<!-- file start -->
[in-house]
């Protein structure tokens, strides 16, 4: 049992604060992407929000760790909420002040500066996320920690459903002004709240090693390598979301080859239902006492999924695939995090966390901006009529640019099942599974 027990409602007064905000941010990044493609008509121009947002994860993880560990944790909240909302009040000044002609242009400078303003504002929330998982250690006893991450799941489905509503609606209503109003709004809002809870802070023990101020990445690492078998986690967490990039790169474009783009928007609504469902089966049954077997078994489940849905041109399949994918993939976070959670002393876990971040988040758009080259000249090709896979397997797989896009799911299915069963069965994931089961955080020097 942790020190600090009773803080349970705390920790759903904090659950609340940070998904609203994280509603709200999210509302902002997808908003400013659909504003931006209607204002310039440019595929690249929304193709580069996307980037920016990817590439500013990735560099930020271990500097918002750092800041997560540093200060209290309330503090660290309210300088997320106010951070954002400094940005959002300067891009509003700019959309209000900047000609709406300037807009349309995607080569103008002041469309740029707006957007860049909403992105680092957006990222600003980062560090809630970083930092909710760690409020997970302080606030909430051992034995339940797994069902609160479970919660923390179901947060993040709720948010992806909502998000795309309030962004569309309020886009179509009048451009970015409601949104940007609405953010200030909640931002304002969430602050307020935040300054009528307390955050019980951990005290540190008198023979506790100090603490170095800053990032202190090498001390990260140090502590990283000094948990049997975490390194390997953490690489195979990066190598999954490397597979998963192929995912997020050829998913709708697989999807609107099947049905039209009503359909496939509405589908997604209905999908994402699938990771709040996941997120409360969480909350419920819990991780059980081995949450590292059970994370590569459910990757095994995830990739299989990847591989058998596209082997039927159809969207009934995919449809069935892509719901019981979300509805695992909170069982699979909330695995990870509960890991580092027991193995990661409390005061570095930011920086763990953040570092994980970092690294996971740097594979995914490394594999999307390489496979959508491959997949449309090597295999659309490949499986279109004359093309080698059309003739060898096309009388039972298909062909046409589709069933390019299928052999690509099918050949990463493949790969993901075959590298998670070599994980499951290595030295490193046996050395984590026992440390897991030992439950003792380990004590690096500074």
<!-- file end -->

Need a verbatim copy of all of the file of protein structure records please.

[in-house]
């Protein structure tokens, strides 16, 4: 049992604060992407929000760790909420002040500066996320920690459903002004709240090693390598979301080859239902006492999924695939995090966390901006009529640019099942599974 027990409602007064905000941010990044493609008509121009947002994860993880560990944790909240909302009040000044002609242009400078303003504002929330998982250690006893991450799941489905509503609606209503109003709004809002809870802070023990101020990445690492078998986690967490990039790169474009783009928007609504469902089966049954077997078994489940849905041109399949994918993939976070959670002393876990971040988040758009080259000249090709896979397997797989896009799911299915069963069965994931089961955080020097 942790020190600090009773803080349970705390920790759903904090659950609340940070998904609203994280509603709200999210509302902002997808908003400013659909504003931006209607204002310039440019595929690249929304193709580069996307980037920016990817590439500013990735560099930020271990500097918002750092800041997560540093200060209290309330503090660290309210300088997320106010951070954002400094940005959002300067891009509003700019959309209000900047000609709406300037807009349309995607080569103008002041469309740029707006957007860049909403992105680092957006990222600003980062560090809630970083930092909710760690409020997970302080606030909430051992034995339940797994069902609160479970919660923390179901947060993040709720948010992806909502998000795309309030962004569309309020886009179509009048451009970015409601949104940007609405953010200030909640931002304002969430602050307020935040300054009528307390955050019980951990005290540190008198023979506790100090603490170095800053990032202190090498001390990260140090502590990283000094948990049997975490390194390997953490690489195979990066190598999954490397597979998963192929995912997020050829998913709708697989999807609107099947049905039209009503359909496939509405589908997604209905999908994402699938990771709040996941997120409360969480909350419920819990991780059980081995949450590292059970994370590569459910990757095994995830990739299989990847591989058998596209082997039927159809969207009934995919449809069935892509719901019981979300509805695992909170069982699979909330695995990870509960890991580092027991193995990661409390005061570095930011920086763990953040570092994980970092690294996971740097594979995914490394594999999307390489496979959508491959997949449309090597295999659309490949499986279109004359093309080698059309003739060898096309009388039972298909062909046409589709069933390019299928052999690509099918050949990463493949790969993901075959590298998670070599994980499951290595030295490193046996050395984590026992440390897991030992439950003792380990004590690096500074």